With Congress intent on building rockets-to-nowhere, and space advocates fighting among themselves, we seem to have lost our way completely, especially if we agree that destinations should derive from goals and not the other way round.

This is worth noting: all the metals that we mine today come originally from asteroids delivered to the Earth’s crust during the heavy bombardment phase of its formation, so we are already mining the asteroids. As John Lewis pointed out back in 1997, a relatively small metallic asteroid with a diameter of one mile contains more than $20 trillion worth of industrial and precious metals. And that was at 1997 commodities prices.

Mining the asteroids is not an economically viable option today, nor is space-based solar power. The question is what R&D and engineering innovations are needed to make them viable. Peak theory and speculation on dwindling resources are always controversial, but what economic research is needed to clarify the supposedly pending resource crunch, and what do we need to do to prepare for it if it’s real?

Energy independence, climate change and material resources are all national security issues. As the Augustine Committee noted: “Crucially, human spaceflight objectives should broadly align with key national objectives.” These are the kinds of arguments that we need to marshal for Congress and the public. In the real world, such arguments are far more persuasive than dreams of Moon bases, Mars colonies, or O’Neill habitats financed entirely through the generosity of taxpayers.

Unfortunately, with Congress intent on building rockets-to-nowhere, and space advocates fighting among themselves, we seem to have lost our way completely, especially if we agree that destinations should derive from goals and not the other way round. This may seem a low blow, but our current obsession with Mars and the Moon seems to derive more from science fiction fantasies—and perhaps a primitive desire to walk on a flat surface and know which way is up—than from any rational plan. The Augustine Committee itself noted the cost and difficulty of “travel into the deep gravity wells of the lunar and Martian surface.”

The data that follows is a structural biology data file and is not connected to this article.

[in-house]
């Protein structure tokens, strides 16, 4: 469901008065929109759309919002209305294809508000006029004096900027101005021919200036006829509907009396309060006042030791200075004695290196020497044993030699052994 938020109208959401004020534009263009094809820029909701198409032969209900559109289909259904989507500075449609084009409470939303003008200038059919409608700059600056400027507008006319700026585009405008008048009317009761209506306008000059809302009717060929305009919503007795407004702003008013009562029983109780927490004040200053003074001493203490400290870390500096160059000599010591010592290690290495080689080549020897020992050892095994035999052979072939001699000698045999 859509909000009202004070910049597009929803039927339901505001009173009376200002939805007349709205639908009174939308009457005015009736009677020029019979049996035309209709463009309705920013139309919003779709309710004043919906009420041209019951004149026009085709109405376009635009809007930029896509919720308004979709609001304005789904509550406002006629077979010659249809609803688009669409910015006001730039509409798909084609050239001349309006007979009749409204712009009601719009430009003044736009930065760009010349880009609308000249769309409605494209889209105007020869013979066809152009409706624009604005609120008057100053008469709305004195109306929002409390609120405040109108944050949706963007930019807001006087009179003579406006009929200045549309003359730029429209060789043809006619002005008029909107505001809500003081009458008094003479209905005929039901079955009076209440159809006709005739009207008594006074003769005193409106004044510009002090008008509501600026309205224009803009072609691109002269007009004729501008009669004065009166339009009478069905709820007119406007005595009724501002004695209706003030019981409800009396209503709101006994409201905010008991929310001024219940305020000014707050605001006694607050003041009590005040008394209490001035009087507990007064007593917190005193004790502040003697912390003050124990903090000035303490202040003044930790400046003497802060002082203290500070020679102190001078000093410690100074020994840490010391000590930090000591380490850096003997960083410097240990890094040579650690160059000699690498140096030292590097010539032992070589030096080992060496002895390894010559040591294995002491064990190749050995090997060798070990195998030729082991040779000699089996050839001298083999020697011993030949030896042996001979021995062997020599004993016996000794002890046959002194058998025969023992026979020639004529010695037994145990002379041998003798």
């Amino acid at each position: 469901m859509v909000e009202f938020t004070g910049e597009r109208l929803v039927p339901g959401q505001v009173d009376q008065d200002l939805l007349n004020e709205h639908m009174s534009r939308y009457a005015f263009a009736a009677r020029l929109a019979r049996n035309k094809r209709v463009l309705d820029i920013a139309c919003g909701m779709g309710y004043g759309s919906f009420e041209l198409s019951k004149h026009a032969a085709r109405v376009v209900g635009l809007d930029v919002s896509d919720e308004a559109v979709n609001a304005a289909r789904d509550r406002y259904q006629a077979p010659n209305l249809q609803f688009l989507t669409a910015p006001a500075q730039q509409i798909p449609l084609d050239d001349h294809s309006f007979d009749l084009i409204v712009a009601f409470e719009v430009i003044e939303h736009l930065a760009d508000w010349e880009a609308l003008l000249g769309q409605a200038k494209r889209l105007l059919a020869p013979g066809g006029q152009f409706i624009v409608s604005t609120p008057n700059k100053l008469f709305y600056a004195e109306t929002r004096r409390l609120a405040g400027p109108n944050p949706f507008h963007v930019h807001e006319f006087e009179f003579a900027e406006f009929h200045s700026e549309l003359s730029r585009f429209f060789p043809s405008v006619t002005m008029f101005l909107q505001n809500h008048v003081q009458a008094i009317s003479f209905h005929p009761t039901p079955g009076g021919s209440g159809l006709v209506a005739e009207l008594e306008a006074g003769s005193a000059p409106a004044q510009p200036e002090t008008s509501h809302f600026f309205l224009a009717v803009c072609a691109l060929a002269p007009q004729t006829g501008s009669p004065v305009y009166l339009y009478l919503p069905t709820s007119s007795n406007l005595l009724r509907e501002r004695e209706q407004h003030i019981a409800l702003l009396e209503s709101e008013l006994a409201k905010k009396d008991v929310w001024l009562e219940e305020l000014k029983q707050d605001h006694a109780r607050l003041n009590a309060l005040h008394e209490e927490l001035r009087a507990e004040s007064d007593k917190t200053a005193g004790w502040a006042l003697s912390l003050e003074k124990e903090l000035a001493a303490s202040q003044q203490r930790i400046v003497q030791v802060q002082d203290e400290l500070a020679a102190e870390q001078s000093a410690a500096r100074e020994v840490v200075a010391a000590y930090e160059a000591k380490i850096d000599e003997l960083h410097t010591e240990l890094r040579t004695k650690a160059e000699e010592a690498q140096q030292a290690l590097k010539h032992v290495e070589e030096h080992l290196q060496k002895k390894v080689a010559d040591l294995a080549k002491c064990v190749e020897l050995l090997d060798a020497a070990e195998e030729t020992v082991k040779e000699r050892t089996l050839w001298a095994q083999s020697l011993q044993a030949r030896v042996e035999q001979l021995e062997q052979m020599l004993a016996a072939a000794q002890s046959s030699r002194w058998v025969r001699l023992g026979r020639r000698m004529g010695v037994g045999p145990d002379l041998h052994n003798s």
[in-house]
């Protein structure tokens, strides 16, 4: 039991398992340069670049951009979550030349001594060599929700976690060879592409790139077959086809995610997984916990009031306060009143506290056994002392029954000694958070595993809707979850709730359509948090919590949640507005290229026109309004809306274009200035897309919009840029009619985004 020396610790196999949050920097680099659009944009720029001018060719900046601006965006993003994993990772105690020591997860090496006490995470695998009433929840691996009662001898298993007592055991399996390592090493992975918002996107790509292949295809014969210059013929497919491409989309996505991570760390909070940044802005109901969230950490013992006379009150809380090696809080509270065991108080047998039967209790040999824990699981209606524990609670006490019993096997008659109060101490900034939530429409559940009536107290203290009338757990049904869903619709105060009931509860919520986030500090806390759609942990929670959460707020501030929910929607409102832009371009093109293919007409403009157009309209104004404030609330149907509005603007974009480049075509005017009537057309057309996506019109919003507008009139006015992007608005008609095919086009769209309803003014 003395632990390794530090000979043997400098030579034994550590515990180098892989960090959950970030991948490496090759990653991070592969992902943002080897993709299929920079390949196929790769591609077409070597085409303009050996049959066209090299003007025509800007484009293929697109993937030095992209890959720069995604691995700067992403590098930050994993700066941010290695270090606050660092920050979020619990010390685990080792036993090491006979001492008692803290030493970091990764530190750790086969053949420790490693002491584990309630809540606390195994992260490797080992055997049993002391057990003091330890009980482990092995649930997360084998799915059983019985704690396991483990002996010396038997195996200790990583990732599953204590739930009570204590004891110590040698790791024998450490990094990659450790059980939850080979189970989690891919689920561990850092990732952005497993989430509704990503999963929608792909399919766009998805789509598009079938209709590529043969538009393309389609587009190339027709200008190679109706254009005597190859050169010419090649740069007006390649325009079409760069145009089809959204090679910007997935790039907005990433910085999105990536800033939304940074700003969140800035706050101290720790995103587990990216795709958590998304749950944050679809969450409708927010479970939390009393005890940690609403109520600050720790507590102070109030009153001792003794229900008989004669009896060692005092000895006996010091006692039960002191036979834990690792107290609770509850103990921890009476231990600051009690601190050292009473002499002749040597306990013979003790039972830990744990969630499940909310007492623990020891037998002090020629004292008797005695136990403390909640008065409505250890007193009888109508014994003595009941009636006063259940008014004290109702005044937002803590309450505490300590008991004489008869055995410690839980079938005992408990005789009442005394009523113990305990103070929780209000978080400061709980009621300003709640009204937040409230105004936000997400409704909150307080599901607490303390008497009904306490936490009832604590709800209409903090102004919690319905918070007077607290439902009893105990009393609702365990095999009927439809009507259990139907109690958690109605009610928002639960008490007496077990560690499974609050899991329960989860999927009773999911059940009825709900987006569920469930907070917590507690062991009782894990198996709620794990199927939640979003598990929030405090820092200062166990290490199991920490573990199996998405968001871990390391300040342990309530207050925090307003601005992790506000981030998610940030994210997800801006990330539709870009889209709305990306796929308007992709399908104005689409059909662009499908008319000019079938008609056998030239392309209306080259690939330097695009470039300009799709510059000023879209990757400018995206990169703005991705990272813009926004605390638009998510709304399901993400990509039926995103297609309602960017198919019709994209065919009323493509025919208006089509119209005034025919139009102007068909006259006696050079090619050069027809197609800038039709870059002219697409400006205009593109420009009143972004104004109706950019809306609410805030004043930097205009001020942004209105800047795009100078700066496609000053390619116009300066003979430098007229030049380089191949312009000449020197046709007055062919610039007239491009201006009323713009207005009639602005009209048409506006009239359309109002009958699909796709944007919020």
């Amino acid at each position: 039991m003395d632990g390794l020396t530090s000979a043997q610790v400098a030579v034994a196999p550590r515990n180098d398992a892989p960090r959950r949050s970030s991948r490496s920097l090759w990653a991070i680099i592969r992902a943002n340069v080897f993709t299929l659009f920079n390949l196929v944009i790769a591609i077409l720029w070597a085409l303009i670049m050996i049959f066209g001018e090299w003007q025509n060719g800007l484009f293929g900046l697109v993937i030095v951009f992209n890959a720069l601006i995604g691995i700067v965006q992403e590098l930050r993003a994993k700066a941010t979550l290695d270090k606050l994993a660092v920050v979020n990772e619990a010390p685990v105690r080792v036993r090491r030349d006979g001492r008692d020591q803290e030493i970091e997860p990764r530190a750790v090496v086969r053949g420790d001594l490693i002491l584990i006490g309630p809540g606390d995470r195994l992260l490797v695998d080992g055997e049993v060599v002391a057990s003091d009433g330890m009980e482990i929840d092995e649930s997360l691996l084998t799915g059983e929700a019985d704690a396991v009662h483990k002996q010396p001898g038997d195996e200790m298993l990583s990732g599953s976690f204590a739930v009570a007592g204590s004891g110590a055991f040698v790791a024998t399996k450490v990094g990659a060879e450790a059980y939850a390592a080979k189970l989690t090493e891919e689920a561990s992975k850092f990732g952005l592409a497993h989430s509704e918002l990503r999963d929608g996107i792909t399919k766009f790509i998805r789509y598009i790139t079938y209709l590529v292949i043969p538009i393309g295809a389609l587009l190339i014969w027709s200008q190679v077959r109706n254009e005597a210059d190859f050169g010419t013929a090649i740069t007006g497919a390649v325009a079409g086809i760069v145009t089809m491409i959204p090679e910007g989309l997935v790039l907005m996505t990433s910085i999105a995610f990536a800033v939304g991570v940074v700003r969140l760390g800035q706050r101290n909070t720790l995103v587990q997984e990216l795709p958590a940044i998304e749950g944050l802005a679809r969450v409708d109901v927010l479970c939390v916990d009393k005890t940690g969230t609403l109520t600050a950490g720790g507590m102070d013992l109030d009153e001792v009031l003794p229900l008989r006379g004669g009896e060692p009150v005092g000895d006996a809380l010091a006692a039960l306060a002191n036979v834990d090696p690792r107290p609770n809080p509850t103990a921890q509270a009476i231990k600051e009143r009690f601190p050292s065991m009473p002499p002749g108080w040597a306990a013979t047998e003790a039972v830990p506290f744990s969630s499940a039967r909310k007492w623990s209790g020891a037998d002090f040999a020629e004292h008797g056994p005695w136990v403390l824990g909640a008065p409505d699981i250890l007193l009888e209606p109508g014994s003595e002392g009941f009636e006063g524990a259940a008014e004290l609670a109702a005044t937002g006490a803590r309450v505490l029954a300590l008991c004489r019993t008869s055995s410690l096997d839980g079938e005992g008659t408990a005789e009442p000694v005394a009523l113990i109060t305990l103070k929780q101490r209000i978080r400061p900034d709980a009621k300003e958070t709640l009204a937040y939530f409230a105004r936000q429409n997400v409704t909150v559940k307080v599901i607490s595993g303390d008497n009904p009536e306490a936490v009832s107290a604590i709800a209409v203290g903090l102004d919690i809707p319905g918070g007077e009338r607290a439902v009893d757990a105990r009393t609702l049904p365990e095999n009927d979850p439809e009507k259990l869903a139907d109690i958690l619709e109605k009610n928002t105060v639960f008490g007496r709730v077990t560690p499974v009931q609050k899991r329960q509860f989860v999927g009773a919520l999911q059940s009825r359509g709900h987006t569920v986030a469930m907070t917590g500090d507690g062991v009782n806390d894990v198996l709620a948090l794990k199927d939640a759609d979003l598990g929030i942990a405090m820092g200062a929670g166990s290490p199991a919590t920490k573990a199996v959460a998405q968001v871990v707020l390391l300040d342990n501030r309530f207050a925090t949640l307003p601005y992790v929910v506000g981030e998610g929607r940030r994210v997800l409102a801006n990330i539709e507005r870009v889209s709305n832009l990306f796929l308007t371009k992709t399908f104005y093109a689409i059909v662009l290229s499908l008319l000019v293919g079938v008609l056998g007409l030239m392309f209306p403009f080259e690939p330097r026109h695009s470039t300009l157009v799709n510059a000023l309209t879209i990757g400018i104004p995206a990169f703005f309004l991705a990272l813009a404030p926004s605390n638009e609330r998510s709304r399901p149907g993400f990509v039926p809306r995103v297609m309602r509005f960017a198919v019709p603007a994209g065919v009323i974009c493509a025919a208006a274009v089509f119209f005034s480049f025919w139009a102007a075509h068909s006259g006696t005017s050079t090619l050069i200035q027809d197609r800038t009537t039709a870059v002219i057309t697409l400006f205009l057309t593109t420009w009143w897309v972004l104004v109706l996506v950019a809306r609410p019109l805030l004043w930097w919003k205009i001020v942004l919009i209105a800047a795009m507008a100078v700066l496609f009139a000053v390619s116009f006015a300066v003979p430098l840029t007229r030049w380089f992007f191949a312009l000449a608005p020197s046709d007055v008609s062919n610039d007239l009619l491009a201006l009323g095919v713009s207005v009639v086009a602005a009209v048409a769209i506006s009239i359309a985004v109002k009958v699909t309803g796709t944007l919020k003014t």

So, to achieve the Committee’s audacious goal of human expansion into the solar system, public investment in human spaceflight today should focus on addressing (1) physical sustainability, (2) economic sustainability, and (3) meeting serious national objectives such as material resource gaps, energy independence, and mitigating climate change. If NASA focused on these objectives, it might seem a lot more relevant than it does now. Destinations will follow, determined by the outcome of these investigations.

Finally, let us take a lesson from our own history. The exploration and settlement of North America was driven by private investment. Investors backed one costly expedition after another. Why? Because they obtained royal charters guaranteeing them monopoly rights to any gold, silver, and precious gems they discovered, and the Northwest Passage if they found that too. Sure they mapped the East Coast, but what the history books don’t tell you is that, year after year, they all failed to achieve their real objective, to make a profit.

The value proposition came from unexpected directions through hands-on testing and trial and error.

During Martin Frobisher’s three miserable expeditions to Northeastern Canada in 1576, 1577, and 1578, his men and ships battled blizzards and icebergs during July and August to bring back tons of black rock. The rocks were thought to contain gold. Investors lost their shirts. Jamestown was settled in 1607, but during its first decade colonists died in droves from starvation and disease in part because their energies were wasted searching for gold and silver. Plymouth Colony (1620) fared somewhat better, but began to thrive only after the pilgrims discovered an unexpected way to make their settlement economically viable.

No early explorer of North America (the Elon Musks of their time) or investor in these endeavors ever imagined what would ultimately make these first colonies sustainable: tobacco in Jamestown, and beaver pelts in Plymouth. Dangerous and addictive substances and the near extermination of species aside, the point is that the value proposition came from unexpected directions through hands-on testing and trial and error.

This is why we need to start now to explore sustainable paths toward human expansion into the solar system. Given our current path toward a global population of nine billion increasingly wealthy consumers here on Earth, these two paths seem bound to converge.